By David Kidwell
John Bills, the central figure in a massive corruption scheme at City Hall, was sentenced to 10 years in prison Monday for taking up to $2 million in bribes and gifts in return for steering tens of millions of dollars in red light camera contracts to an Arizona company.
The sentence came moments after Bills choked up in a packed federal courtroom and apologized for his actions and the shame it brought to his family.
Bills, 55, who rose through City Hall as part of the political patronage army of longtime House Speaker Michael Madigan, faced up to 30 years in prison for personally profiting in exchange for helping grow the city's $600 million red-light camera program into the largest in the nation.
The scheme was first exposed by the Chicago Tribune in 2012.
Standing with his hands braced on the lectern, Bills had to stop himself several times when he became emotional as he addressed U.S. District Judge Virginia Kendall. He said he is still trying to come to terms with how he threw away a good job that provided for his family and promised a steady pension.
"I lost all of that," Bills said as his wife and children watched from the front row of the courtroom gallery. "It's all gone. It's all gone because I fell at the finish line."
Bills acknowledged in his statement that his "broken moral compass" had caused him to commit "immoral" acts, but he denied being a "power broker or mastermind" of any criminal scheme.
"Your honor, that is not the truth," Bills said. "I was a mid-level manager who was directed by my superiors and given a responsibility that I obviously wasn't prepared for."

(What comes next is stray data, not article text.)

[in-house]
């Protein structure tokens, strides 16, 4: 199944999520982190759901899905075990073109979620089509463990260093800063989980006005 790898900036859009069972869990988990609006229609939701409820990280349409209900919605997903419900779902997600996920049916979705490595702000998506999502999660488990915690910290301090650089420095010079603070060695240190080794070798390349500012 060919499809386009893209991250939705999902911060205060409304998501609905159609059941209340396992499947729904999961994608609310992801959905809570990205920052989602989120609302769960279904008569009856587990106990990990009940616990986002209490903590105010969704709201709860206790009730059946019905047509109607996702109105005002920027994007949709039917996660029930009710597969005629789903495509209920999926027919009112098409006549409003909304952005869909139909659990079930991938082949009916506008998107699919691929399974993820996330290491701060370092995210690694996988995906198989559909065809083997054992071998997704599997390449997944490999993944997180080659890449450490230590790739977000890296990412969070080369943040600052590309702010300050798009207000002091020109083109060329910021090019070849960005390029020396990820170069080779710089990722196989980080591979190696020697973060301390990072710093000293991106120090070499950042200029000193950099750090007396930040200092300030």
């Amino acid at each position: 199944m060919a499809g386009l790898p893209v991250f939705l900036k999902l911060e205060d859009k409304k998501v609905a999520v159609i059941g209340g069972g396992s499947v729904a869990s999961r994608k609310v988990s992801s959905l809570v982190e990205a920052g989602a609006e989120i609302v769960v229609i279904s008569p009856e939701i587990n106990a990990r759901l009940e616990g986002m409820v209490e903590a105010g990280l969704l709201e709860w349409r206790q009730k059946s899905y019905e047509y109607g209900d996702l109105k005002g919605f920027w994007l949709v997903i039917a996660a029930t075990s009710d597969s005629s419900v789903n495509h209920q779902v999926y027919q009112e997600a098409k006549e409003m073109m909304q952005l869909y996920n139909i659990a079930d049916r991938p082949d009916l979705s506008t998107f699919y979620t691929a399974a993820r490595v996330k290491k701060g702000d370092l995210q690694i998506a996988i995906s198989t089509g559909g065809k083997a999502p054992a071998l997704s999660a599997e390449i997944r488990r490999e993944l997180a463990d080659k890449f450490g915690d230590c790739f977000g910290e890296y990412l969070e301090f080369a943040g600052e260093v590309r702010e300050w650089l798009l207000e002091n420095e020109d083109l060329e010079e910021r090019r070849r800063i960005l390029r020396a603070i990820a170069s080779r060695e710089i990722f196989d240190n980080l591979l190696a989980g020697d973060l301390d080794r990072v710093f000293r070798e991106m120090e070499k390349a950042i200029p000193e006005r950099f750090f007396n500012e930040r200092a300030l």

Bills said he was unable to navigate what was a "broken city contracting process" and was under "intense pressure to begin and expand" the red light camera program.
Bills said that despite a potentially long prison sentence, his renewed faith in God has helped him realize his life "is not falling apart, it's falling into place."
In handing down the sentence, Kendall called Bills' 10-year corruption scheme "a huge setback for the rule of law in the city of Chicago."
Kendall said corruption erodes the public's trust in government and that it takes years to build it back up.
"It's like an arrow in your quiver -- once you shoot it, it's gone forever," she said.
Prosecutors had argued that Bills deserved at least 10 years in prison, while his lawyer emphasized that Bills' wrongdoing didn't rank with that of former Gov. Rod Blagojevich.
"Mr. Bills is not ex-Gov. Blagojevich," Bills lawyer, Nishay Sanan, said in reference to Blagojevich's 14-year prison term. "He's not selling Senate seats."
U.S. Attorney Zachary Fardon, who led the prosecution of Bills, urged U.S. District Judge Virginia Kendall to send a message with her sentence.
"Chicago officials need to know that if they choose a path of corruption, the end of that path is a prison cell," Fardon said.
The probation office recommended to the judge that Bills be given a 10-year prison term.
A federal jury convicted Bills in January on all 20 counts, including bribery, conspiracy, extortion and fraud after deliberating for only five hours.
Sanan had portrayed Bills his client at trial as a fall guy but provided scant evidence as he tried to spread blame for the conspiracy on a phalanx of well-connected lobbyists and Bills' elected bosses, including such political luminaries as Madigan himself and former Mayor Richard Daley.
But even as Sanan publicly argued before jurors that Madigan and Daley were really to blame, Bills was still quietly standing firm in his refusal to cooperate with federal prosecutors looking to expand their investigation.
Fardon's office has repeatedly asked Bills to finger other potential conspirators in exchange for leniency, according to Sanan, who said the most recent request came soon after Bills' conviction in January.
"It has always been his contention that he has no evidence to offer them," Sanan said.
In its sentencing memorandum, the prosecution team -- led by Fardon himself -- suggested Bills deserved to go to prison for 20 to 30 years based on the massive amount of the bribes, his lack of remorse, violation of public trust and leadership role in the decadelong conspiracy.